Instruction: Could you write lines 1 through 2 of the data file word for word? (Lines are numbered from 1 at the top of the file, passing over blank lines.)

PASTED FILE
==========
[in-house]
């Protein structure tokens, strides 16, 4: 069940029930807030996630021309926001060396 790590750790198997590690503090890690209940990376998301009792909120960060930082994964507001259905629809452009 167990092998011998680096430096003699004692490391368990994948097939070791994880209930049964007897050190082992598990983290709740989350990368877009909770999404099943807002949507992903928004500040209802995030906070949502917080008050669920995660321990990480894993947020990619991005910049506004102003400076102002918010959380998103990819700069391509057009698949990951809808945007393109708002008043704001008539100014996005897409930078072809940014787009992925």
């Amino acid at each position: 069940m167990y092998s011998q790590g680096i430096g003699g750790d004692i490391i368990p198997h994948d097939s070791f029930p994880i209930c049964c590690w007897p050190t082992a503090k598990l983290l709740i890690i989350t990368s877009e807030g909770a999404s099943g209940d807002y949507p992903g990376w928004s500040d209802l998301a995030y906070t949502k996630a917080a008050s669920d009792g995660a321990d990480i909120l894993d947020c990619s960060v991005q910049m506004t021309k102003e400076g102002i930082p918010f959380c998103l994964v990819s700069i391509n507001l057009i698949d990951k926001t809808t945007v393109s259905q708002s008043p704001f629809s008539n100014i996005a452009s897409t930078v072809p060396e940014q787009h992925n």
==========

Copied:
[in-house]
């Protein structure tokens, strides 16, 4: 069940029930807030996630021309926001060396 790590750790198997590690503090890690209940990376998301009792909120960060930082994964507001259905629809452009 167990092998011998680096430096003699004692490391368990994948097939070791994880209930049964007897050190082992598990983290709740989350990368877009909770999404099943807002949507992903928004500040209802995030906070949502917080008050669920995660321990990480894993947020990619991005910049506004102003400076102002918010959380998103990819700069391509057009698949990951809808945007393109708002008043704001008539100014996005897409930078072809940014787009992925």